Who was asked to defend the Church against Hitchens and Fry?
Catholics in this country continue to be troubled by the intensity and forcefulness of the anger directed towards the Church at the Intelligence Squared debate “The Catholic Church is a force for Good” held at Methodist Central Hall in Westminster some weeks ago. The debate was disastrous for the Catholic side, despite valiant efforts from both the MP Ann Widdecombe and Archbishop John Onaiyekan of Abuja, Nigeria.
One question I keep hearing from Catholics who were there was: “Could they find no one else to defend the Church?”
Fr Dermot Power, former chaplain to St Mary’s Ascot and spiritual director at the Allen Hall seminary was “deeply disturbed by the fact that Archbishop Onaiyekan was so unprotected in the face of relentless innuendo and personal and sometimes cruel, attack in a cultural milieu of which he would have prior knowledge or experience”.
Writing in the Tablet, Fr Power said: “Subsequently I have heard from a high-ranking cleric that the bishops’ conference [of England and Wales] had been invited to take part in the debate. They apparently declined because they knew it would be a full frontal and polemic attack on the Church.”
A quick phone call to Hannah Kaye at Intelligence Squared cleared that point. She said that the organisers had not asked the bishops’ conference. So who did they ask?
Nick Pisani–the former BBC Question Time editor and one of the brains behind Intelligence Squared–had done the inviting, Kaye said. While Kaye couldn’t remember all the people that Pisani had invited onto the panel defending the Church position, she said that they included Archbishop Vincent Nichols, Cherie Blair and George Weigel, who all declined.
The organisers invited Archbishop Onaiyekan after Pisani met him in Abuja and thought that the archbishop would be a good person to have on the panel. He was considered especially appropriate because the debate will be broadcast to the developing world (see below). They asked Miss Widdecombe because they needed a woman on the panel.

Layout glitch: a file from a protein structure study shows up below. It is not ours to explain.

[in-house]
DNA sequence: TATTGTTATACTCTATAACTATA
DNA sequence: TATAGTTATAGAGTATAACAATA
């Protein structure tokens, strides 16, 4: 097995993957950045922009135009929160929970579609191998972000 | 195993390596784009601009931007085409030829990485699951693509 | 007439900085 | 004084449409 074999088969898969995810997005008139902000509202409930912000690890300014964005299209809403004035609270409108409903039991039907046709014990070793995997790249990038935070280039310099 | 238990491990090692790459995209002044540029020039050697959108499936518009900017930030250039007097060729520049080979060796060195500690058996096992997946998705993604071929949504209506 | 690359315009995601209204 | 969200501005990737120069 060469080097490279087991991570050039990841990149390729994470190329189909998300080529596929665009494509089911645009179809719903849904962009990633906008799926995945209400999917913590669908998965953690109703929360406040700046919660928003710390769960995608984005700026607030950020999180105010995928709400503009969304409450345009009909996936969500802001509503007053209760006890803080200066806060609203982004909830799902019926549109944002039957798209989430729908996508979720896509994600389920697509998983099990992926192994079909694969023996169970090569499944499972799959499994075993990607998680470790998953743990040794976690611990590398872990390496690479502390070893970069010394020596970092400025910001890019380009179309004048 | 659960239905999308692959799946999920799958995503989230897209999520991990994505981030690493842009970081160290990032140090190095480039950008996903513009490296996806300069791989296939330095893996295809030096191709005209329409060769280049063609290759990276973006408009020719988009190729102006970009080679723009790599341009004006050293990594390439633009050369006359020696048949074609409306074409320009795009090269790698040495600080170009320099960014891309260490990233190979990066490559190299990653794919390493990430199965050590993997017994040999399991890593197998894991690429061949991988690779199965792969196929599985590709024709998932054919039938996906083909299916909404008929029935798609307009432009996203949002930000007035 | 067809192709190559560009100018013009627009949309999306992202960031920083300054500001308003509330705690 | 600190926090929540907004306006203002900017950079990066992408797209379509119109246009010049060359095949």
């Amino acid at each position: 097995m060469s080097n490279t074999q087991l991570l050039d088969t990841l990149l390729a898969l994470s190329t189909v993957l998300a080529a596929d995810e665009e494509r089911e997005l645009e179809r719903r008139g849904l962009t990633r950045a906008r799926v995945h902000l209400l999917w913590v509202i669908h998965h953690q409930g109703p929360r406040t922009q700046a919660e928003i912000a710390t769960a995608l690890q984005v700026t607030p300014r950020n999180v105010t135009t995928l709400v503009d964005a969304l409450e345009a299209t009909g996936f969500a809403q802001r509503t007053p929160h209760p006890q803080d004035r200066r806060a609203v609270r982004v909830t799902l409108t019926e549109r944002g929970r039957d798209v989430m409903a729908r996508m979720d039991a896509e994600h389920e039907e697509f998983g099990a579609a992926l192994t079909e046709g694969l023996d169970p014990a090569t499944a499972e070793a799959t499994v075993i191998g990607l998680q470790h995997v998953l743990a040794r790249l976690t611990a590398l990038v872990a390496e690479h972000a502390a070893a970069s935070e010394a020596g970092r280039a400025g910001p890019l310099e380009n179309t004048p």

One of our readers wrote the following letter, suggesting that losing the debate could serve as a source of inspiration for Catholics.
Losing the debate could inspire Catholics to be a force for good
From Mr Christopher Koe
SIR– “Is the Church a force for good?” (Report, October 23). This was precisely the motion debated at the university in Paris in the early 1830s, which was also defeated.
Among those present was one Frédéric Ozanam, a law student. He thought he ought to do something about it. But he was unsuccessful until he met a Daughter of Charity of St Vincent de Paul who invited Frédéric to join her at her soup kitchen. The result was the founding of the Society of St Vincent de Paul (SVP). The SVP’s motto is that “no work of charity shall be foreign to the society”.
Vincentians, as we are known, are simply men and women who are trying to be Christians, (ie a “force for good”); to be a Christian you have to do your very best to follow Christ; that means “love one another as I have loved you”, even if it costs you your life. Maybe the Church that Mr Fry knows is not a force for good; perhaps he has never met the SVP, although all the brother and sister Vincentians that I have met would readily admit that we are failures – we fail to love “as Christ has loved us”.
Is there not a Catholic among Mr Fry’s or Mr Hitchens’s circle who could invite them to come and see the good works that are being done in every parish and all over the world?